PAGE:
UBS settlement highlights breadth of bond fraud
Here's how players gamed the system
Swiss bank UBS (UBS) agreed to pay nearly $50 million to the Securities and Exchange Commission, in a deal that exemplifies how structured finance players in the pre-crisis era were able to play fast and loose with the rules.
The SEC said UBS violated securities laws while structuring and marketing a collateralized debt obligation (CDO). The bank still faces extreme challenges when dealing with its legacy assets.
Basically, UBS, while not admitting wrongdoing, failed to disclose the retention of $23.6 million in upfront cash it received to acquire the residential mortgage-backed securities (RMBS) used as collateral.
“UBS kept $23.6 million that under the terms of the deal should have gone to the CDO for the benefit of its investors,” said George S. Canellos, Co-Director of the SEC’s Division of Enforcement. Instead, UBS hung on to the cash without properly disclosing the move.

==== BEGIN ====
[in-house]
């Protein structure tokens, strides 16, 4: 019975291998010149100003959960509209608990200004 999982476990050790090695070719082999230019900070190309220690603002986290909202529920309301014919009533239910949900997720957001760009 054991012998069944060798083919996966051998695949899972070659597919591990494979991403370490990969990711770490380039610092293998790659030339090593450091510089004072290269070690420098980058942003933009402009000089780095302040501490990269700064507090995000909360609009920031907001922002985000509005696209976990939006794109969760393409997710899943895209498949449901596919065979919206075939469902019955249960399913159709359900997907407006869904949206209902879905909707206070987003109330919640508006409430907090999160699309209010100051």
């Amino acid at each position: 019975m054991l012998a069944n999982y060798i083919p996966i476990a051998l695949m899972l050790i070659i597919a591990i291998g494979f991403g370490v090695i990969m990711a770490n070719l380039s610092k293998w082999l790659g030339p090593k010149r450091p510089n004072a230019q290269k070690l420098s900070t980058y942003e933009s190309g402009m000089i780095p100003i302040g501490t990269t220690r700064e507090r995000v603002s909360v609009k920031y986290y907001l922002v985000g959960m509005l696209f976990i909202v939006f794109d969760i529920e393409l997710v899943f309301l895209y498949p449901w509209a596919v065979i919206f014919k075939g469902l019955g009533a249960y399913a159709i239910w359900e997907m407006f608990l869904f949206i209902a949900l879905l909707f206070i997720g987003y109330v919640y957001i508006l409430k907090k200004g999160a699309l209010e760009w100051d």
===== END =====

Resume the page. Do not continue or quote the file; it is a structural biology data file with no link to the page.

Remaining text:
UBS structured the CDO known as ACA ABS 2007-2 in mid-2007. ACA Management managed the collateral, primarily credit default swaps (CDS) on subprime RMBS. CDS is a form of credit enhancement, an insurance against loss, which helped such deals earn the high credit ratings which drove investor interest.
According to the SEC’s order, the offering circular for ACA ABS 2007-2 stated that the CDO had to acquire all collateral “on an ‘arm’s-length basis for fair market value.”
However, ACA played much, much closer.
ACA solicited a bid and actually ended up acquiring CDS having upfront payments totaling $23.6 million, something UBS capital markets desk managers did not disclose, despite the opposite being industry standard.
"Early in the structuring, the head of the U.S. CDO group at UBS stated, 'Let’s see how much money we can draw out of the deal',” according to the SEC. "Similarly, the manager of UBS’s CDO syndicate book viewed the CDO as an “arbitrage opportunity” for UBS to make trading gains when selling the assets into the CDO."
Marketing materials disclosed a fee to UBS of approximately $10.8 million, but made no reference to the $23.6 million in upfront points being retained by UBS.
In the settlement, UBS agreed to pay disgorgement of the $23.6 million in upfront payments as well as the disclosed fee of approximately $10.8 million plus prejudgment interest of approximately $9.7 million and a penalty of $5.7 million.